This is a weekly post that highlights resources from other counselors that I have found helpful. The counselors may be from the biblical counseling, Christian psychology, integration, or secular counseling traditions. By linking to a post, I am not giving it my full endorsement, I am merely indicating that I believe it made a unique contribution or raised an important subject for consideration.
My Confession: Toward A More Balanced Gospel by Paul Tripp
I am writing today, on the day following the 50th anniversary of the assassination of Martin Luther King Jr., because I have a humbling confession to make. For all of my passion for the gospel of Jesus Christ, which has been accurate and faithful to the best of my ability, the gospel that I have held so dear has been, in reality, a truncated and incomplete gospel.
One-Sided Thinking by Samuel Beecher
It is astounding to me the powerful nature of one-sided thinking like that described above. My ability to think in such black and white terms as “attractive to me” and “unattractive to me” as if that was how everyone saw reality, when in fact there was a greater depth of understanding I had completely missed. But what further interests me in this insight is its revelation of how the sex-addict loses the ability to see clearly: how a one-sided thinking is naturally developed through consumption of pornography.
- If this post benefits you, you might also enjoy the section on “cognitive-emotional effects” in Examining the Impact of Your Addiction on You.
5 Sources of True Change by David Powlison
These are the fruitful characteristics of a flourishing life. No one does any of this for you. You are not passive. You are not a puppet or a robot. You are 100 percent responsible, and yet you are 100 percent dependent on outside help. Any other way of putting it makes you either far too independent or far too passive. Notice, too, that none of these active verbs is a one-and-done. These are a way of life.
- If you’re thinking about change, you might benefit from my post The Dangerous Double Meaning of “Better”.
When Worry Steals Your Joy by Christa Threlfall
I’ve felt really sympathetic to the Israelites this week. You remember how God led them away from Pharoah after years of captivity and then they freak out when they realize they don’t have food and water? Sometimes I hear people say they can’t imagine how the Israelites could doubt God after seeing the Red Sea split wide open. But I feel like the Israelites and I are on the exact same page. Their heart is just like mine: prone to unbelief and worry.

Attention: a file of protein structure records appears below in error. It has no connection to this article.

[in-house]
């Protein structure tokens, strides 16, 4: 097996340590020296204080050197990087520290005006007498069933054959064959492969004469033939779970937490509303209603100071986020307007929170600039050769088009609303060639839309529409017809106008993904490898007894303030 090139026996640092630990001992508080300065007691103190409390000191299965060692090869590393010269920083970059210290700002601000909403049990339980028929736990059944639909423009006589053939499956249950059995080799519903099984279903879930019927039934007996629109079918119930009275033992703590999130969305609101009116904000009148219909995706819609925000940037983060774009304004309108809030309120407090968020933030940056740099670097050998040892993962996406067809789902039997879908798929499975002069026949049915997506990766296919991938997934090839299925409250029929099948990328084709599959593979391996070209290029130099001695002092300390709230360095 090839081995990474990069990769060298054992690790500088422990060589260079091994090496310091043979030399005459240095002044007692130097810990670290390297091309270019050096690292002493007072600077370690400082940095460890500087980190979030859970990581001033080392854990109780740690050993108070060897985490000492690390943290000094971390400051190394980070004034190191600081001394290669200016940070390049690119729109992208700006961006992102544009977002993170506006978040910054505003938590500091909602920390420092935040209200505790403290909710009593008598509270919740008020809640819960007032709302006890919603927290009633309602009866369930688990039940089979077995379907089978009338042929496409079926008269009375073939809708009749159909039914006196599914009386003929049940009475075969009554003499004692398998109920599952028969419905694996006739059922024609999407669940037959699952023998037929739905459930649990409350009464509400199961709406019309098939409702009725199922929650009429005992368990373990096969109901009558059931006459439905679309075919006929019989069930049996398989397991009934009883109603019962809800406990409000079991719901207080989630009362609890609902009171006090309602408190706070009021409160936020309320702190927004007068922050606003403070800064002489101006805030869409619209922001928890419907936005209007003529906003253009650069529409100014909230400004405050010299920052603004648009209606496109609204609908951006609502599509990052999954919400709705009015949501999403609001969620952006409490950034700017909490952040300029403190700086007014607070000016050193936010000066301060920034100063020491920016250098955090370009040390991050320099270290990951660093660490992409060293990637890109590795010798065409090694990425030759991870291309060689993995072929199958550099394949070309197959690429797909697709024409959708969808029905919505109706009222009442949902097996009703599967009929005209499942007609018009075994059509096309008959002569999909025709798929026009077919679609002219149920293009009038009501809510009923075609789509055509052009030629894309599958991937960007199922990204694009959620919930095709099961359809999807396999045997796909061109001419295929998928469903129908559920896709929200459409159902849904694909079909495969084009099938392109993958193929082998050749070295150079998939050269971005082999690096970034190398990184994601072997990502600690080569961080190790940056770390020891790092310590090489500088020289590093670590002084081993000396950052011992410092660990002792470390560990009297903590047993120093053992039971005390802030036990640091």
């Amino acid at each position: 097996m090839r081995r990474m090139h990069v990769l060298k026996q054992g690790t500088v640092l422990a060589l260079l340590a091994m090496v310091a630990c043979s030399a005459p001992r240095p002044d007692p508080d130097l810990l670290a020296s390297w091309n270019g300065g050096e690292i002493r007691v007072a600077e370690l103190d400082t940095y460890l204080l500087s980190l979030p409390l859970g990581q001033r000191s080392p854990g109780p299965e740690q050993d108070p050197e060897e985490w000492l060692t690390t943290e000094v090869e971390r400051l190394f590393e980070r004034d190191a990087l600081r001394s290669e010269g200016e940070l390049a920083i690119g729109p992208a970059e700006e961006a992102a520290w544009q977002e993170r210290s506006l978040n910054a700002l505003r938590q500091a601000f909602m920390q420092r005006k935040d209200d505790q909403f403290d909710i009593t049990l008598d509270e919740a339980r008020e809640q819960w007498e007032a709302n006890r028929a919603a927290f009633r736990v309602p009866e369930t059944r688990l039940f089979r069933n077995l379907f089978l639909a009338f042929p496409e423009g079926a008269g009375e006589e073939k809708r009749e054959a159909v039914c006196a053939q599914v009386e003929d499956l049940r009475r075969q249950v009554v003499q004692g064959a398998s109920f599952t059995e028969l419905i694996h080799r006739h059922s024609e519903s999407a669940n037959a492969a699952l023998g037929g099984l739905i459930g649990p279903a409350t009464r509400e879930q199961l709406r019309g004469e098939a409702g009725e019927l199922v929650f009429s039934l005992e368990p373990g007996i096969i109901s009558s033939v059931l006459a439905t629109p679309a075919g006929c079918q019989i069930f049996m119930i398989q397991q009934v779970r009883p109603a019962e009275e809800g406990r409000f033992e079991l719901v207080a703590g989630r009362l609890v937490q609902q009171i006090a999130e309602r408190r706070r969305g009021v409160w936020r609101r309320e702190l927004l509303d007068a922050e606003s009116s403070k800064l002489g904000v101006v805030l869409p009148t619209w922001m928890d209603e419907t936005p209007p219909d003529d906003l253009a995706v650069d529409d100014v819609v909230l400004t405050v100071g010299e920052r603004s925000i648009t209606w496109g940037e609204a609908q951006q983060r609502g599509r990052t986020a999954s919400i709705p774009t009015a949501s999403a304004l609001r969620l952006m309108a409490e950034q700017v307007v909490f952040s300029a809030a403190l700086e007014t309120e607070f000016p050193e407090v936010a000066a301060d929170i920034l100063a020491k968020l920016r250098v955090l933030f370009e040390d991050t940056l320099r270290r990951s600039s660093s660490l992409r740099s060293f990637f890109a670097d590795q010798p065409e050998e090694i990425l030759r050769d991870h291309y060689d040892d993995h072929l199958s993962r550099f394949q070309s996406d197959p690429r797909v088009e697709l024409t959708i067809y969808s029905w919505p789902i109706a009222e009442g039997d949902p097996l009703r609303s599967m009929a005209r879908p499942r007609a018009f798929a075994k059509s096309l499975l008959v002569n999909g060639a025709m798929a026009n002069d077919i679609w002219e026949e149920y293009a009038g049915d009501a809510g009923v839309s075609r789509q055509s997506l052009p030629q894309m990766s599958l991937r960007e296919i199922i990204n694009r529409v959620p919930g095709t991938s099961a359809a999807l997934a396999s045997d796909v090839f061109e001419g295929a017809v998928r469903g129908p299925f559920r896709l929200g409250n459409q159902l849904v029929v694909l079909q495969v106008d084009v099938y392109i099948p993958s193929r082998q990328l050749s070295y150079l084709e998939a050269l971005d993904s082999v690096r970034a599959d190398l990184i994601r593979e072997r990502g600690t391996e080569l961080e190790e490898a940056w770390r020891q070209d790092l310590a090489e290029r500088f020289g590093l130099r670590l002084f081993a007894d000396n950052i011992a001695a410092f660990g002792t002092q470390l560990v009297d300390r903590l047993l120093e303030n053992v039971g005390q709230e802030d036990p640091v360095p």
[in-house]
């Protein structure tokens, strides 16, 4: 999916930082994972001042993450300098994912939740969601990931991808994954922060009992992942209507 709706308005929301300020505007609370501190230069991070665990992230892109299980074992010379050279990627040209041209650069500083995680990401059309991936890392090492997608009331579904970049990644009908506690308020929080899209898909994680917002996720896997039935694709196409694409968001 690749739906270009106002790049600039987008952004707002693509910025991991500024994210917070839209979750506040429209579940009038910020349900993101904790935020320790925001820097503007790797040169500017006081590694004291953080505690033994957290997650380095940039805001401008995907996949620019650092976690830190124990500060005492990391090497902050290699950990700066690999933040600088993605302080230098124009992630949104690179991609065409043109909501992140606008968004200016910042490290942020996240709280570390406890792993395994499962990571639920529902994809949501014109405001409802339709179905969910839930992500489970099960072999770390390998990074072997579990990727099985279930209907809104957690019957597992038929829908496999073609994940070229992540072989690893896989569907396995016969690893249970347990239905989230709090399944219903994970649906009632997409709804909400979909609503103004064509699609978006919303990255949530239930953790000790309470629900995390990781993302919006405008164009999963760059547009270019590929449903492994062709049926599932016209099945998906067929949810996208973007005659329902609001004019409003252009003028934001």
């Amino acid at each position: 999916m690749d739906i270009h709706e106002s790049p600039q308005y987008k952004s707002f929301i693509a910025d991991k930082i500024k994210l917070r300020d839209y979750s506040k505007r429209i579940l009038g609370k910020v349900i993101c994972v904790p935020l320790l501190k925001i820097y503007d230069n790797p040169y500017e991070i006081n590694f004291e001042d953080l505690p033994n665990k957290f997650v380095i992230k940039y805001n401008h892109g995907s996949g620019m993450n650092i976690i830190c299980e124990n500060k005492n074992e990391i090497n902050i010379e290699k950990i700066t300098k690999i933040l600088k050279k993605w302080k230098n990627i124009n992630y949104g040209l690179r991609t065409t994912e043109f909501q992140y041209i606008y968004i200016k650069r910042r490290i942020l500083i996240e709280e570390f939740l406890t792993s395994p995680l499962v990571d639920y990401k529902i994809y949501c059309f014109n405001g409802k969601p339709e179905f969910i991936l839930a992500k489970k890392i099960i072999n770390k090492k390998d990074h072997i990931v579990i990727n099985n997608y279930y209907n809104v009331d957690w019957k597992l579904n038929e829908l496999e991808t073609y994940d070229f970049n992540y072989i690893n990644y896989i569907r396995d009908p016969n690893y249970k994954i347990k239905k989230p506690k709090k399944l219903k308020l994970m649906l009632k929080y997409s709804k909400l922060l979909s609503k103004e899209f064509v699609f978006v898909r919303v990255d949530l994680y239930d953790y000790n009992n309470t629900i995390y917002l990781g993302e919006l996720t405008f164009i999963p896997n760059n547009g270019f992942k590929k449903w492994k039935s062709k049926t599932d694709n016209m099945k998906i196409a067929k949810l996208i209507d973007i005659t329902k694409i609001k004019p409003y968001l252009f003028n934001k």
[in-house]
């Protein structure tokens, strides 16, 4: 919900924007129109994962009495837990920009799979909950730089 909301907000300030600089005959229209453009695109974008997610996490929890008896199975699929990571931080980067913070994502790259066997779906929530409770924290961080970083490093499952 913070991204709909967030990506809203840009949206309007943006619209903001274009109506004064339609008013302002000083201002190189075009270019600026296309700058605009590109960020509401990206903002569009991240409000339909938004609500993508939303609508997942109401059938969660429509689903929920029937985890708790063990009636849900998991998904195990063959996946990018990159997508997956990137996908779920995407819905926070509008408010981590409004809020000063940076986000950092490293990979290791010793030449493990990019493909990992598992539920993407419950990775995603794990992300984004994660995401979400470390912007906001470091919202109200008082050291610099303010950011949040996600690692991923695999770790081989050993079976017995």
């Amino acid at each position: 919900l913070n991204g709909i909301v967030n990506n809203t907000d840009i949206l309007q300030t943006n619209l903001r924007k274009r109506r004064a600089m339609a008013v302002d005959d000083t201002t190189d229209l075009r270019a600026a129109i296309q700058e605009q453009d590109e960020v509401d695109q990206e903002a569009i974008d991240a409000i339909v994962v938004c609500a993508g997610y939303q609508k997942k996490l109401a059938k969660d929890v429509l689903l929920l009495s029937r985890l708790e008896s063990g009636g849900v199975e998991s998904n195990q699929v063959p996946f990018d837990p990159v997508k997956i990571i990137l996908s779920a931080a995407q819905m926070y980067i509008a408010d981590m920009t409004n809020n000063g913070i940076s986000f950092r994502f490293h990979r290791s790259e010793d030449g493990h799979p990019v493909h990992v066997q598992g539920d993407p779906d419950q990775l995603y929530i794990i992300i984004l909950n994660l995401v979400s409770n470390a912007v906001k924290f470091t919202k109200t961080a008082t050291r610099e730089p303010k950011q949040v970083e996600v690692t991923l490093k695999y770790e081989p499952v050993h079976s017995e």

- If you appreciated Christa’s testimony, you might also like Learning to Doubt Our Fears.
The Best Treatment For Drug Addicts Is Community by CJ Arlotta
Being alone could be the worst possible scenario for those suffering from drug addiction. Without any outside help, these individuals remain chained to their environment, which unfortunately makes it difficult for them to resist temptation. By working together, controlled substance abusers can find the path to sobriety.
- If you are struggling with addiction and see the need for community, you might begin with this post How to Effectively Tell Others About Your Addictive Struggle.
What I’m Reading
The Quotable Lewis by Wayne Martindale and Jerry Root. This book presents more than 1,500 quotes from Lewis’s writings, providing ready access to his thoughts on a variety of topics. An exhaustive index references key words and concepts, allowing readers to easily find quotes on any subject of interest. Also included are many photographs of Lewis and his close circle of friends.
Why does C.S. Lewis’ writing remain so popular? As an Oxford scholar, Christian apologist, and author of the Chronicles of Narnia, C. S. Lewis wrote prolifically in many genres, covering a wide spectrum of topics. His soaring imagination is anchored in a unifying concept of who God is, who we are as God’s fallen creatures, the destiny of humankind, and the need for redemption and perfection in Christ.
Tweets of the Week
If we hurt our children, I think it’s so important to apologize immediately. The emotional injury is like a snakebite—there’s only so much time before the poison gets in their system. Thoroughly apologizing sucks out the poison, keeping the offense from defining the relationship.
— Joshua Rogers (@MrJoshuaRogers) April 8, 2018
“True repentance recognizes the damage done and humbly accepts the consequences.” — @R_Denhollander
— Karen Swallow Prior (@KSPrior) April 9, 2018
Brethren, being Christlike goes for Social Media too! If Twitter brings out the worst in you and hinders your Christian witness, perhaps it's best to just sign off for a while.
— Jayson Rowe (@jayson_r) April 9, 2018
On the Lighter Side
Because, “A joyful heart is good medicine, but a crushed spirit dries up the bones,” Proverbs 17:22.
Best Photobomb Ever!. pic.twitter.com/RzORentTcO
— Land of cuteness (@landpsychology) March 26, 2018